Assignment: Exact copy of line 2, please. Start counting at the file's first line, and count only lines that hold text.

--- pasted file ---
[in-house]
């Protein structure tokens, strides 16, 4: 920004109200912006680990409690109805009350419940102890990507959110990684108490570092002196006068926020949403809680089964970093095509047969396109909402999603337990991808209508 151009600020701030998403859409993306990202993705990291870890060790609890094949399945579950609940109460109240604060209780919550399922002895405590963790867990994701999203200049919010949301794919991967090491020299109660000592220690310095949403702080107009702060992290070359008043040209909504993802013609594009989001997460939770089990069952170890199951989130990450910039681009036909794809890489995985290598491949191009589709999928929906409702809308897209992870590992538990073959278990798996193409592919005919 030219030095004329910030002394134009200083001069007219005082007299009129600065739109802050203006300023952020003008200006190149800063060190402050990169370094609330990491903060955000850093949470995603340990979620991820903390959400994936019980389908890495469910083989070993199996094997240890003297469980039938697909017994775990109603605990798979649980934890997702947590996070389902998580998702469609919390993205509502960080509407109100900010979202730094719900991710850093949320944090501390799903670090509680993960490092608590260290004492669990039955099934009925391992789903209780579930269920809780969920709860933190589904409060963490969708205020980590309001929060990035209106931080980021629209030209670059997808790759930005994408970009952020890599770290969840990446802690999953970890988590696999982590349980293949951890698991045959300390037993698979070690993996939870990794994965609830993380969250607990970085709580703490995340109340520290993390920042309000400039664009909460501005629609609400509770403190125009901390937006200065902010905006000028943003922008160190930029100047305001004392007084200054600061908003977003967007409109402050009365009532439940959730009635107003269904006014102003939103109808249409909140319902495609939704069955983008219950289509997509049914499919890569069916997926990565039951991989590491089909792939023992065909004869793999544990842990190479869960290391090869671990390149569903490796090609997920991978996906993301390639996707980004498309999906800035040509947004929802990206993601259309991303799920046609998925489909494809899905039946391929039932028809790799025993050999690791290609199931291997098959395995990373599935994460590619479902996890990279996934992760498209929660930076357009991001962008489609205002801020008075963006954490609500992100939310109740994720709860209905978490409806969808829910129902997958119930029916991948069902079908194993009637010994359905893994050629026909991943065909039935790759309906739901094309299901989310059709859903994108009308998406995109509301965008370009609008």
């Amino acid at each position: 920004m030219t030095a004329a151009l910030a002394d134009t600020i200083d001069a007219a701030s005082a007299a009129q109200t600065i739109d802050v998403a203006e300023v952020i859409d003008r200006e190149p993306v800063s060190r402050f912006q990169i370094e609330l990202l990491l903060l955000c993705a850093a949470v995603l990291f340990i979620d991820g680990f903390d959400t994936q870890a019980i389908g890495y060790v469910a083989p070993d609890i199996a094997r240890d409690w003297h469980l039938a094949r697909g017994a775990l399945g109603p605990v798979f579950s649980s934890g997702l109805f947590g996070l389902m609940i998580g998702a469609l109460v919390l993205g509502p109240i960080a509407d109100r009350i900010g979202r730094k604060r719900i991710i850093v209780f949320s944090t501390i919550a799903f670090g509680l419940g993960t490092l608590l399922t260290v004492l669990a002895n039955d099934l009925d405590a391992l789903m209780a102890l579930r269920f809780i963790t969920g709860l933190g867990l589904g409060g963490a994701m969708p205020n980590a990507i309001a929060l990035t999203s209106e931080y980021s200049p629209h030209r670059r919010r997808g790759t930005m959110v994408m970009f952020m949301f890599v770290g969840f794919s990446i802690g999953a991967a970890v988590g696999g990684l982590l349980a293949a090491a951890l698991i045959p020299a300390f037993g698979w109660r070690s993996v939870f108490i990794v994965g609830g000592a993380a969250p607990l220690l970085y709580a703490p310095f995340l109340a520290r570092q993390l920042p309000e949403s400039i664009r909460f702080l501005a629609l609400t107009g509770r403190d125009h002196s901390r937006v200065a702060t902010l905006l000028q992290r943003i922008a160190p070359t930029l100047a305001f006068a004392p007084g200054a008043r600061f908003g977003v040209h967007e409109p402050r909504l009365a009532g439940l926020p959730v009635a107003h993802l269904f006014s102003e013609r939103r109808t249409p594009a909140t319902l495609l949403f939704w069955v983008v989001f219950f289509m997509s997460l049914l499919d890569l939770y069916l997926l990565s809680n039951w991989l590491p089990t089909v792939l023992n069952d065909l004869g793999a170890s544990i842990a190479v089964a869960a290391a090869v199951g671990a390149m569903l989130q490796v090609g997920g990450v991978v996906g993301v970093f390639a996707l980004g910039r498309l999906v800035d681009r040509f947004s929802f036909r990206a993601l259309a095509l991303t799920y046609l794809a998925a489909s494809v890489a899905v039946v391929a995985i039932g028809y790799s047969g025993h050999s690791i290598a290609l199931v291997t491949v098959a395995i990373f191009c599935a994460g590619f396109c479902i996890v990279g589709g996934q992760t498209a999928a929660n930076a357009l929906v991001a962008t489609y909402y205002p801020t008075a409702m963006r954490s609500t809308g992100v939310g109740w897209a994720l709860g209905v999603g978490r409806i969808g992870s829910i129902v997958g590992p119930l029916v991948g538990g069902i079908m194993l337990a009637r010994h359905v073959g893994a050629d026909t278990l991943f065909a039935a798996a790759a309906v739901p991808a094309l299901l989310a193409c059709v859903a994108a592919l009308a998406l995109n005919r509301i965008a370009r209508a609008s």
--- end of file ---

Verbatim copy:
């Protein structure tokens, strides 16, 4: 920004109200912006680990409690109805009350419940102890990507959110990684108490570092002196006068926020949403809680089964970093095509047969396109909402999603337990991808209508 151009600020701030998403859409993306990202993705990291870890060790609890094949399945579950609940109460109240604060209780919550399922002895405590963790867990994701999203200049919010949301794919991967090491020299109660000592220690310095949403702080107009702060992290070359008043040209909504993802013609594009989001997460939770089990069952170890199951989130990450910039681009036909794809890489995985290598491949191009589709999928929906409702809308897209992870590992538990073959278990798996193409592919005919 030219030095004329910030002394134009200083001069007219005082007299009129600065739109802050203006300023952020003008200006190149800063060190402050990169370094609330990491903060955000850093949470995603340990979620991820903390959400994936019980389908890495469910083989070993199996094997240890003297469980039938697909017994775990109603605990798979649980934890997702947590996070389902998580998702469609919390993205509502960080509407109100900010979202730094719900991710850093949320944090501390799903670090509680993960490092608590260290004492669990039955099934009925391992789903209780579930269920809780969920709860933190589904409060963490969708205020980590309001929060990035209106931080980021629209030209670059997808790759930005994408970009952020890599770290969840990446802690999953970890988590696999982590349980293949951890698991045959300390037993698979070690993996939870990794994965609830993380969250607990970085709580703490995340109340520290993390920042309000400039664009909460501005629609609400509770403190125009901390937006200065902010905006000028943003922008160190930029100047305001004392007084200054600061908003977003967007409109402050009365009532439940959730009635107003269904006014102003939103109808249409909140319902495609939704069955983008219950289509997509049914499919890569069916997926990565039951991989590491089909792939023992065909004869793999544990842990190479869960290391090869671990390149569903490796090609997920991978996906993301390639996707980004498309999906800035040509947004929802990206993601259309991303799920046609998925489909494809899905039946391929039932028809790799025993050999690791290609199931291997098959395995990373599935994460590619479902996890990279996934992760498209929660930076357009991001962008489609205002801020008075963006954490609500992100939310109740994720709860209905978490409806969808829910129902997958119930029916991948069902079908194993009637010994359905893994050629026909991943065909039935790759309906739901094309299901989310059709859903994108009308998406995109509301965008370009609008």